Early career

Yong studied for BEng and MSc degrees at Tsinghua University, Beijing, before coming to the UK in 1989 to study for a PhD degree at Teesside. He joined the University of Kent in Canterbury in 2004 from the University of Greenwich (Medway Campus).

‘I joined Kent,’ he said, ‘because it has the best research facility and support in my area of research, including a well-equipped instrumentation laboratory and technical support for applied engineering research.’

Role at Kent

As Professor of Electronic Instrumentation in the School of Engineering and Digital Arts, Professor Yan contributes to teaching, research and administration. He was the School Director of Research from 2008 to 2018. Since 2018, he has been the School Director of Innovation, playing a leading role in promotion of engineering innovation and collaborations with industry, as well as managing the Year in Industry modules. Professor Yan also heads the Instrumentation and Control Research Group, including coordination of our REF submission in this area.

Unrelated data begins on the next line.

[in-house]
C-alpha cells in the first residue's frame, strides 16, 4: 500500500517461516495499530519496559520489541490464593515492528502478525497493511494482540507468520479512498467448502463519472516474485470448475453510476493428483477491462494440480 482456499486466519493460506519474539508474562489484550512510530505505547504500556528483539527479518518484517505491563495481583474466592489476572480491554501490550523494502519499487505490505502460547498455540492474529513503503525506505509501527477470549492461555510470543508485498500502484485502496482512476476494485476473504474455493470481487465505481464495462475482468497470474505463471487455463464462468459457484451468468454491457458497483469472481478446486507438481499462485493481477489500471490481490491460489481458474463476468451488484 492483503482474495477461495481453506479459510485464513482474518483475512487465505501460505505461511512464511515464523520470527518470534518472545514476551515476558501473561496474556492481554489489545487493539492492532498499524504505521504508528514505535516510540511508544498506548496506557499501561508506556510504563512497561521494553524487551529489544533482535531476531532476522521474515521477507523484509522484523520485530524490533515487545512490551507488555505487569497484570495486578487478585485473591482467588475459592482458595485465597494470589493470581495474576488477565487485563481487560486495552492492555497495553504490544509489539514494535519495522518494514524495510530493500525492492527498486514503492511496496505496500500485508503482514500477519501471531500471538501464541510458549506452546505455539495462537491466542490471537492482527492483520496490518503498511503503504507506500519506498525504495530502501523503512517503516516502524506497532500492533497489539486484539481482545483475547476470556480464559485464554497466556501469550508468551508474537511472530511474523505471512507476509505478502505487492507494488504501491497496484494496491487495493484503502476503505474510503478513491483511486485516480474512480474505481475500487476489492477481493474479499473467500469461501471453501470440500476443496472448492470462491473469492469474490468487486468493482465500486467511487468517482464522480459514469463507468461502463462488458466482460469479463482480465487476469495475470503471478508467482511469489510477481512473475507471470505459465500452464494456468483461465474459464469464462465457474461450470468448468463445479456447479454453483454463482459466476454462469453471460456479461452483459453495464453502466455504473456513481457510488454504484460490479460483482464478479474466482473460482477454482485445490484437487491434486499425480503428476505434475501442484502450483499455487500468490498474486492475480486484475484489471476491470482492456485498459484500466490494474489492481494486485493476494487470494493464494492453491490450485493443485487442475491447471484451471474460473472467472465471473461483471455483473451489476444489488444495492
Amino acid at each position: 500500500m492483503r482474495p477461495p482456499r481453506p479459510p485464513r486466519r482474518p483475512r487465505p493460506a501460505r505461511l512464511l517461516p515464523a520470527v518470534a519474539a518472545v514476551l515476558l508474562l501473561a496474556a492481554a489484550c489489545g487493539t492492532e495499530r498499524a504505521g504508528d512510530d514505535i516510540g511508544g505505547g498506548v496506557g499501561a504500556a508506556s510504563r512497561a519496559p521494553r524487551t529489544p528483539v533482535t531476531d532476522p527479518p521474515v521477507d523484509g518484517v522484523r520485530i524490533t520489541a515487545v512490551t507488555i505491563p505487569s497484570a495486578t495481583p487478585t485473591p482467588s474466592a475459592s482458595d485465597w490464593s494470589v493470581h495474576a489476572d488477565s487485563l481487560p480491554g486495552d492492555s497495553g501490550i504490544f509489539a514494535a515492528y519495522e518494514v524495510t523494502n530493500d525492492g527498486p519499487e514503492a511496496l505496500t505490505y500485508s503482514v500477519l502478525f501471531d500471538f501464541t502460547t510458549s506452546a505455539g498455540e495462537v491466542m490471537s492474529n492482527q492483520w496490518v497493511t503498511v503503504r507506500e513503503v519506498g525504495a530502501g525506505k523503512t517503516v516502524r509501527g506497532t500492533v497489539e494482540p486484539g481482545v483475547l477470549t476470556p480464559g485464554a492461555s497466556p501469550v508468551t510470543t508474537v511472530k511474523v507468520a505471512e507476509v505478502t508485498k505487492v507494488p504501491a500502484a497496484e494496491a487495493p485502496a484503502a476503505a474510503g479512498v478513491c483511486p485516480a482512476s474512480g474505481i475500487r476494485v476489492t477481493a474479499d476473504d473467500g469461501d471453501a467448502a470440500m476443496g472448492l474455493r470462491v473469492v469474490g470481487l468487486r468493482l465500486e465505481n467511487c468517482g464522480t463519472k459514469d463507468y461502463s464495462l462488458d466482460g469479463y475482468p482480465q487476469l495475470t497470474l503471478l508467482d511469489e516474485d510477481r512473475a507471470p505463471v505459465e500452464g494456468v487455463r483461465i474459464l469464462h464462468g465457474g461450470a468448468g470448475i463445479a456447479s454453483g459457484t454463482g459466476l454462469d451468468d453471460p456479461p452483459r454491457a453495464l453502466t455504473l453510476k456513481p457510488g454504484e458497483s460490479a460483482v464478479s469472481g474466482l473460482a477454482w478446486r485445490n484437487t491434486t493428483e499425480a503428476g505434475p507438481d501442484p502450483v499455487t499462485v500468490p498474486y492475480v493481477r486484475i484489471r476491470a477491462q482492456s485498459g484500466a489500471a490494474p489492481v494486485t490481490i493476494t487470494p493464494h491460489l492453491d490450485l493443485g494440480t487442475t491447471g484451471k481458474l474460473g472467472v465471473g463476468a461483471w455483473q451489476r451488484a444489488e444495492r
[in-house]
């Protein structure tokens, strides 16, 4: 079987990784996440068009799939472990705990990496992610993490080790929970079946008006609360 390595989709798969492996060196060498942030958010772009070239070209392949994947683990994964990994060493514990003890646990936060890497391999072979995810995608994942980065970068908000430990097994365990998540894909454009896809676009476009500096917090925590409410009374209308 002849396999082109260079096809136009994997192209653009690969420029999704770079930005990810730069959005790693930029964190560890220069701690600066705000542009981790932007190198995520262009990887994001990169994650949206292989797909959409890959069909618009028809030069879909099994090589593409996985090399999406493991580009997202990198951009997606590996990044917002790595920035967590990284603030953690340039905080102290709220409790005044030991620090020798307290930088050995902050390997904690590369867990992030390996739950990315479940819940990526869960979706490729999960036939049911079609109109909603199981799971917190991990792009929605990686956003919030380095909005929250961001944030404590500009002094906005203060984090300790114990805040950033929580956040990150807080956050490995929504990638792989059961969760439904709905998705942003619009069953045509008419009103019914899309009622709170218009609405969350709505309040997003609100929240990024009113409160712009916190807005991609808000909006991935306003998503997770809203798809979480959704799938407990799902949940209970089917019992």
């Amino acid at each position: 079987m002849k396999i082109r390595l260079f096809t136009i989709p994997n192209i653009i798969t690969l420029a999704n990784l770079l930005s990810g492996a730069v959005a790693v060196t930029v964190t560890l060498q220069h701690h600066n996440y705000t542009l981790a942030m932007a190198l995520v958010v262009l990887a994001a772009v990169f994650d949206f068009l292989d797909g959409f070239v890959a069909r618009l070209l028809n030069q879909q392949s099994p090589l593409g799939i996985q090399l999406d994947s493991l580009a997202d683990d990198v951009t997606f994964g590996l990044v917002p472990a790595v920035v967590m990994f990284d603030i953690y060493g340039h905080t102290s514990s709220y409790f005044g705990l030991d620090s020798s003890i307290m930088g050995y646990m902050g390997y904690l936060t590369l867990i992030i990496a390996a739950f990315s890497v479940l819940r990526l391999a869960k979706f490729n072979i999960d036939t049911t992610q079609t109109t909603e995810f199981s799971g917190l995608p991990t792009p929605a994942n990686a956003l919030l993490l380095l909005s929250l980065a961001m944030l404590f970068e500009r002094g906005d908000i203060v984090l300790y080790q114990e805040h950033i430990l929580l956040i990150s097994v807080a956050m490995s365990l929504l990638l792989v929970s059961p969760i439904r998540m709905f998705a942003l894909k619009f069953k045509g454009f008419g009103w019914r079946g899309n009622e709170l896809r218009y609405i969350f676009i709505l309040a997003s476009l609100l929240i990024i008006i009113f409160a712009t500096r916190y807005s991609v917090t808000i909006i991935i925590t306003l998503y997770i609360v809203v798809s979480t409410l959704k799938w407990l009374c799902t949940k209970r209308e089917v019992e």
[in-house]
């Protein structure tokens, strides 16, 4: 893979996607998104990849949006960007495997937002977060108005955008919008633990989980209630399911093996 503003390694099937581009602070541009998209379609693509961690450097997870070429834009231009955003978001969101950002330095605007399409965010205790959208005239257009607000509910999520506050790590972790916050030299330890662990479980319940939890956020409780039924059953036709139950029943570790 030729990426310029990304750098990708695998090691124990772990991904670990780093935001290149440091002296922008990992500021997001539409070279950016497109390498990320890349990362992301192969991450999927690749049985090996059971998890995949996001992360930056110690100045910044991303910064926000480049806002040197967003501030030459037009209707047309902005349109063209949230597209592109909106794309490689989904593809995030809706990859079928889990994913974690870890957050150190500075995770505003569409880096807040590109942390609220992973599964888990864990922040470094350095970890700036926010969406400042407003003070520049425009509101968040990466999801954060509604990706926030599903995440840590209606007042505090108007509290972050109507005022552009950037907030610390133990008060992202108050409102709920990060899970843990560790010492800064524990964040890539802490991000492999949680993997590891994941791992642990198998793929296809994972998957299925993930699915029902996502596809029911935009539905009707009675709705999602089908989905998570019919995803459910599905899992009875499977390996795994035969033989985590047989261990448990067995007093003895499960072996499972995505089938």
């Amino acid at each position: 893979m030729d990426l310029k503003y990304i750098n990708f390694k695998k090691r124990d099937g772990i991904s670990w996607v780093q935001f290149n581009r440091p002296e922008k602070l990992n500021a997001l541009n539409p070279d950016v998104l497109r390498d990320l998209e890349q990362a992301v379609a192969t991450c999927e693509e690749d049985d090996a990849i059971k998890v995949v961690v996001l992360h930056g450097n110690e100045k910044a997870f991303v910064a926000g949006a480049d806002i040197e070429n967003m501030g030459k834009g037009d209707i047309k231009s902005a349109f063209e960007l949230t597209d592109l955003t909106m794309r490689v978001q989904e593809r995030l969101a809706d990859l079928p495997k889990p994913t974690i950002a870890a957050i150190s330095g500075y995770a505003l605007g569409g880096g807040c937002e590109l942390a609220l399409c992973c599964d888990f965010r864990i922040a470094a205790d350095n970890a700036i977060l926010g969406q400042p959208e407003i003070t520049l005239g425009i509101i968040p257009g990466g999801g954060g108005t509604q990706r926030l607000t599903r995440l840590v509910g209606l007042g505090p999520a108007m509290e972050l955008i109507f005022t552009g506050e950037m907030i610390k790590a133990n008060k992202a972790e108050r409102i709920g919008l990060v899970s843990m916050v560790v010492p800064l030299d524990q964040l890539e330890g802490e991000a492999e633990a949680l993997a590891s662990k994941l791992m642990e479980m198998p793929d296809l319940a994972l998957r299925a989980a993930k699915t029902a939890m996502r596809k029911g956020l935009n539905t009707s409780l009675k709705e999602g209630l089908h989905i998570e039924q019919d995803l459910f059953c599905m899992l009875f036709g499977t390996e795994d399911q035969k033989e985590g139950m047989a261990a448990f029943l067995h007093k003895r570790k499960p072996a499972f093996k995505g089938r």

Afterlives book cover

Abdulrazak Gurnah publishes new novel: ‘Afterlives’

Abdulrazak GurnahSchool of English Emeritus Professor, has just published a new novel, entitled Afterlives (Bloomsbury, 2020).

Afterlives tells the story of three characters whose lives interlink. Restless, ambitious Ilyas was stolen from his parents by the Schutzruppe askari, the German colonial troops; after years away, he returns to his village to find his parents gone, and his sister Afiya given away.

Hamza was not stolen, but was sold; he has come of age in the army, at the right hand of an officer whose control has ensured his protection but marked him for life. Hamza does not have words for how the war ended for him. Returning to the town of his childhood, all he wants is work, however humble, and security – and the beautiful Afiya.